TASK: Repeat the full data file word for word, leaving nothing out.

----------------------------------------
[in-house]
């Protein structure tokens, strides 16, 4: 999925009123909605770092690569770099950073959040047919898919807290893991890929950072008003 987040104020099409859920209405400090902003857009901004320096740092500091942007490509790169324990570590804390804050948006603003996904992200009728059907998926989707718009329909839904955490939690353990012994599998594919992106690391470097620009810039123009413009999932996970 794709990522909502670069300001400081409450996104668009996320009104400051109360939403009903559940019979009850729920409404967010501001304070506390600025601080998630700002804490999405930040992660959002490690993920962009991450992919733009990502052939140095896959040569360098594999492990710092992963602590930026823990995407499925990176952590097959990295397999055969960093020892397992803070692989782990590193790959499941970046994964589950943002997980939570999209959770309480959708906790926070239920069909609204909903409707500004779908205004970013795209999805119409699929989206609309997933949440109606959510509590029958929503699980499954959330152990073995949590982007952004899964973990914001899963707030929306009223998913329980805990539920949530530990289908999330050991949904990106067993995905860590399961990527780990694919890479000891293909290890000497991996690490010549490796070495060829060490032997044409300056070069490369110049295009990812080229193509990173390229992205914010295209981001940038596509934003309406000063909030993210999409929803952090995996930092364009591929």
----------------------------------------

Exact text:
[in-house]
């Protein structure tokens, strides 16, 4: 999925009123909605770092690569770099950073959040047919898919807290893991890929950072008003 987040104020099409859920209405400090902003857009901004320096740092500091942007490509790169324990570590804390804050948006603003996904992200009728059907998926989707718009329909839904955490939690353990012994599998594919992106690391470097620009810039123009413009999932996970 794709990522909502670069300001400081409450996104668009996320009104400051109360939403009903559940019979009850729920409404967010501001304070506390600025601080998630700002804490999405930040992660959002490690993920962009991450992919733009990502052939140095896959040569360098594999492990710092992963602590930026823990995407499925990176952590097959990295397999055969960093020892397992803070692989782990590193790959499941970046994964589950943002997980939570999209959770309480959708906790926070239920069909609204909903409707500004779908205004970013795209999805119409699929989206609309997933949440109606959510509590029958929503699980499954959330152990073995949590982007952004899964973990914001899963707030929306009223998913329980805990539920949530530990289908999330050991949904990106067993995905860590399961990527780990694919890479000891293909290890000497991996690490010549490796070495060829060490032997044409300056070069490369110049295009990812080229193509990173390229992205914010295209981001940038596509934003309406000063909030993210999409929803952090995996930092364009591929």